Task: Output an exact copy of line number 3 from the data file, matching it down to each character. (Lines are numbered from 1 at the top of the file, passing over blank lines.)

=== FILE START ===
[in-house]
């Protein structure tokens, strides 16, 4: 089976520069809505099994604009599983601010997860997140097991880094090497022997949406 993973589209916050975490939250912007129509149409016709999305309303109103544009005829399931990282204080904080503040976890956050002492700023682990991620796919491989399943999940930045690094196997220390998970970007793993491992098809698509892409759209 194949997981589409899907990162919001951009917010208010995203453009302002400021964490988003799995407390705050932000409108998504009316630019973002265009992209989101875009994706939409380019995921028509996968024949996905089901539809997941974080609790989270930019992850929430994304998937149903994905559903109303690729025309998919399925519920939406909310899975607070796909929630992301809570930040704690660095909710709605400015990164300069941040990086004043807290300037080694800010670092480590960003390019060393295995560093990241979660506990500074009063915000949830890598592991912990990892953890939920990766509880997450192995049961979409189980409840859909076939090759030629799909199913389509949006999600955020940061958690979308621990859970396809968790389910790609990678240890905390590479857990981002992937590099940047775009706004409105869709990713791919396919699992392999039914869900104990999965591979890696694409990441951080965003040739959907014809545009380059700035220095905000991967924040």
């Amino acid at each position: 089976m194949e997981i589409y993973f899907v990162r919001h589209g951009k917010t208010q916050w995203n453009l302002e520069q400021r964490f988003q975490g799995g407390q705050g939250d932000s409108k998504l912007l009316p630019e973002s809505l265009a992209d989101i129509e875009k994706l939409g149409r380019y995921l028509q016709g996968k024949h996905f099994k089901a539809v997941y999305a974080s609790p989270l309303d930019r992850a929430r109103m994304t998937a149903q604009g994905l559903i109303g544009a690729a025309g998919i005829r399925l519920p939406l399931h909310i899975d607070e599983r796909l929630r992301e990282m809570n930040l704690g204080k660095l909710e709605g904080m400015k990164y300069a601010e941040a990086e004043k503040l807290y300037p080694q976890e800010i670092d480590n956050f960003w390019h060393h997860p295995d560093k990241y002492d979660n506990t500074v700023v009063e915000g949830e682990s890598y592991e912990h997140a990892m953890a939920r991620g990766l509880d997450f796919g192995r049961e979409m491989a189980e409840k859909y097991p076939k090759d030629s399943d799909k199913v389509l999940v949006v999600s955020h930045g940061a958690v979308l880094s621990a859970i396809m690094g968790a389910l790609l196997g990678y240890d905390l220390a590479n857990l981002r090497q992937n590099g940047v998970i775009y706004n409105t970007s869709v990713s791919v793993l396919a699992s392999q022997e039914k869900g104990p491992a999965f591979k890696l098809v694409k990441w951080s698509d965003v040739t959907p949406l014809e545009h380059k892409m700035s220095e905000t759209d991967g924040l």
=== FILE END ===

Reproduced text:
């Amino acid at each position: 089976m194949e997981i589409y993973f899907v990162r919001h589209g951009k917010t208010q916050w995203n453009l302002e520069q400021r964490f988003q975490g799995g407390q705050g939250d932000s409108k998504l912007l009316p630019e973002s809505l265009a992209d989101i129509e875009k994706l939409g149409r380019y995921l028509q016709g996968k024949h996905f099994k089901a539809v997941y999305a974080s609790p989270l309303d930019r992850a929430r109103m994304t998937a149903q604009g994905l559903i109303g544009a690729a025309g998919i005829r399925l519920p939406l399931h909310i899975d607070e599983r796909l929630r992301e990282m809570n930040l704690g204080k660095l909710e709605g904080m400015k990164y300069a601010e941040a990086e004043k503040l807290y300037p080694q976890e800010i670092d480590n956050f960003w390019h060393h997860p295995d560093k990241y002492d979660n506990t500074v700023v009063e915000g949830e682990s890598y592991e912990h997140a990892m953890a939920r991620g990766l509880d997450f796919g192995r049961e979409m491989a189980e409840k859909y097991p076939k090759d030629s399943d799909k199913v389509l999940v949006v999600s955020h930045g940061a958690v979308l880094s621990a859970i396809m690094g968790a389910l790609l196997g990678y240890d905390l220390a590479n857990l981002r090497q992937n590099g940047v998970i775009y706004n409105t970007s869709v990713s791919v793993l396919a699992s392999q022997e039914k869900g104990p491992a999965f591979k890696l098809v694409k990441w951080s698509d965003v040739t959907p949406l014809e545009h380059k892409m700035s220095e905000t759209d991967g924040l």